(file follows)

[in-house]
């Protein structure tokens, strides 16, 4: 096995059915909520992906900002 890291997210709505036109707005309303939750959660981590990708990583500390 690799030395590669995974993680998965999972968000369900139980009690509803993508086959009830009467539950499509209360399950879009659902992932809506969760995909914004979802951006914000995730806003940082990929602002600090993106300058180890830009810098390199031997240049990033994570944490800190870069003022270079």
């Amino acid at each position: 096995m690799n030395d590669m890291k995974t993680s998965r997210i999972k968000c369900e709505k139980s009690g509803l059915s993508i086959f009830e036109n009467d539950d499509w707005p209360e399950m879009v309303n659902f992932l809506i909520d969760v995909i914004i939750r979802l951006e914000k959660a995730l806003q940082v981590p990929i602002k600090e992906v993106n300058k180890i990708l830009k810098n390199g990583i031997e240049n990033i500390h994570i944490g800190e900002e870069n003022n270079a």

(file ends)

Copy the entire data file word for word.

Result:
[in-house]
């Protein structure tokens, strides 16, 4: 096995059915909520992906900002 890291997210709505036109707005309303939750959660981590990708990583500390 690799030395590669995974993680998965999972968000369900139980009690509803993508086959009830009467539950499509209360399950879009659902992932809506969760995909914004979802951006914000995730806003940082990929602002600090993106300058180890830009810098390199031997240049990033994570944490800190870069003022270079």
């Amino acid at each position: 096995m690799n030395d590669m890291k995974t993680s998965r997210i999972k968000c369900e709505k139980s009690g509803l059915s993508i086959f009830e036109n009467d539950d499509w707005p209360e399950m879009v309303n659902f992932l809506i909520d969760v995909i914004i939750r979802l951006e914000k959660a995730l806003q940082v981590p990929i602002k600090e992906v993106n300058k180890i990708l830009k810098n390199g990583i031997e240049n990033i500390h994570i944490g800190e900002e870069n003022n270079a």